Controversial French encryption legislation should be seen as a model for other EU member states, a senior IT security adviser to the French government told a hearing of cryptography experts in Copenhagen yesterday.
French law demands encryption keys be stored with a trusted third party (TTP) licensed by the state. This key can be recovered by law enforcement agencies to decode encrypted information without the knowledge or participation of the user.
Defending French laws on the use and export of strong cryptography, Stanislas d'Arbonneau said the French policy was a balance between the requirements of law enforcement agencies and consumers desire to protect themselves.
"We think this is a realistic and practical compromise. It gives private protection for users, but also allows the police to continue their fight against crime," he said.
D'Arbonneau said the French measure was a liberalising measure, and an improvement on the previous restrictive legislation. France decided to address the situation in 1996, because it did not want to wait for EU action, which could have taken "months or even years".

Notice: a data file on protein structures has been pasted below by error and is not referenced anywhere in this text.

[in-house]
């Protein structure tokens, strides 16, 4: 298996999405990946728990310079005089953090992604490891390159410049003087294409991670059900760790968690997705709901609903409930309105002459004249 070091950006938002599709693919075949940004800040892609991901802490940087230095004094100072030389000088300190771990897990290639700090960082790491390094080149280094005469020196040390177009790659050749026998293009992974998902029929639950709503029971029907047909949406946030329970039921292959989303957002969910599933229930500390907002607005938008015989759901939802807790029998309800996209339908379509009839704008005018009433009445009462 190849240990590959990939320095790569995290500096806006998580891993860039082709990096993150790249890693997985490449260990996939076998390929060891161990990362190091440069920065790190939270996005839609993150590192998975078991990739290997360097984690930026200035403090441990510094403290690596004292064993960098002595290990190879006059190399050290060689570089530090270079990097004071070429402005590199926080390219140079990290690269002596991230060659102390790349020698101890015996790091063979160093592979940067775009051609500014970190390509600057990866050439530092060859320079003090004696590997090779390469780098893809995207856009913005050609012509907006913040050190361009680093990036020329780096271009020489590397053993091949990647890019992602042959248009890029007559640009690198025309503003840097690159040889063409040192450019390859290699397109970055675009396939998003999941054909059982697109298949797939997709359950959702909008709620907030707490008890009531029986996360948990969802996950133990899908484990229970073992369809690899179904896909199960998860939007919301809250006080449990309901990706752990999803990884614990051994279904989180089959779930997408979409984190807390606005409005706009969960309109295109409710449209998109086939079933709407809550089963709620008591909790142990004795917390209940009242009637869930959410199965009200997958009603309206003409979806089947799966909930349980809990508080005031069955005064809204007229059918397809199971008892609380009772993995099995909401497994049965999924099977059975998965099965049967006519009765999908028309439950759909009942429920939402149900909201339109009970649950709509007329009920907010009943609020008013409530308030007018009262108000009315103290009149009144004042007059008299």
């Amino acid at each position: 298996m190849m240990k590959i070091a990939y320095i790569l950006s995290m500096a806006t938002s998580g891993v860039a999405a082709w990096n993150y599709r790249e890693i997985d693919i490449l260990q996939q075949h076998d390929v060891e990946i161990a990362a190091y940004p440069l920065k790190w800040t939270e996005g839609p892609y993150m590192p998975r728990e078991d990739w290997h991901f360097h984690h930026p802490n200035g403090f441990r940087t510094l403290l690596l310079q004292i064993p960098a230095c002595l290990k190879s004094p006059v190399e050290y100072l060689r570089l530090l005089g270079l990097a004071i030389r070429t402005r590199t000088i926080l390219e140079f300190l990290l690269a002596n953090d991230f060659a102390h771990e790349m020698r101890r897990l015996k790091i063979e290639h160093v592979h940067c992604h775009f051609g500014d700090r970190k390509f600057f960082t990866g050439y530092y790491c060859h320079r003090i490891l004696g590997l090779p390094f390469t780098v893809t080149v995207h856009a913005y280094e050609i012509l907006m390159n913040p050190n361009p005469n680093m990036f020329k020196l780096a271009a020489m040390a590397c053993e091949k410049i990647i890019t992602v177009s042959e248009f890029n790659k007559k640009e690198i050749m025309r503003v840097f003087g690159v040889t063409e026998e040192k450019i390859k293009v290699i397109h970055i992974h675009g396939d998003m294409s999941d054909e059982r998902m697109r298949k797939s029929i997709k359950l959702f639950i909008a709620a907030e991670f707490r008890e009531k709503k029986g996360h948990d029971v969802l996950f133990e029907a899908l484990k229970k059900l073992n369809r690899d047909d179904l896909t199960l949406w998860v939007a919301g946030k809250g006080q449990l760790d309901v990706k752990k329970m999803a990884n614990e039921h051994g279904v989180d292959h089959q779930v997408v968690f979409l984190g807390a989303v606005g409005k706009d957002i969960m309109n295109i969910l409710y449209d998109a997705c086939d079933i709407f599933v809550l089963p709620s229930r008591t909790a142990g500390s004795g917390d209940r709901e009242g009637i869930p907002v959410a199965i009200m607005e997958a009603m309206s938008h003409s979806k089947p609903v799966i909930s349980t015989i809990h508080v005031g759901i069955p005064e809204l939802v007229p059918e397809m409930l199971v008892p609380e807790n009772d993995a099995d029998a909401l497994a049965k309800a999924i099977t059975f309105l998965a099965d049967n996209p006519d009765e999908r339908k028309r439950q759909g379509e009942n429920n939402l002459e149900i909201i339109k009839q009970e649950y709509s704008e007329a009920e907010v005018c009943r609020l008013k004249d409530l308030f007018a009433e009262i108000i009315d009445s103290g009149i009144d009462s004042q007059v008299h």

"Sometimes the French approach is seen as something that is going on in isolation, but this is happening in other member states as well. At the December meeting of EU telecomms ministers, many of the same concerns we have were expressed by the other ministers," he said.
Spelling out the requirements of the French regulatory regime, d'Arbonneau said that the use of encryption up to 128-bit strength is completely open, subject only to declaration with a TTP. The export of strong encryption is also subject to application.
"There are no technical limits or requirements, only functional ones. You will get a response from your application within a month. Strong encryption can be used in France," he said.
"We have tried to make our government regulation more flexible in this field, and we would invite our EU partners not to rule out this approach out of hand. We think it should be given a fair trial," he continued.
A French legal expert, however, said that there were serious doubts in France about the practical feasibility of the key recovery policy.
"D'Arbonneau did not tell the whole story. In practice there are a number of problems. The main one is that there is still a great deal of iuncertainty about who will actually be a TTP, and how they will be set up. There is still much to be sorted out," she argued.
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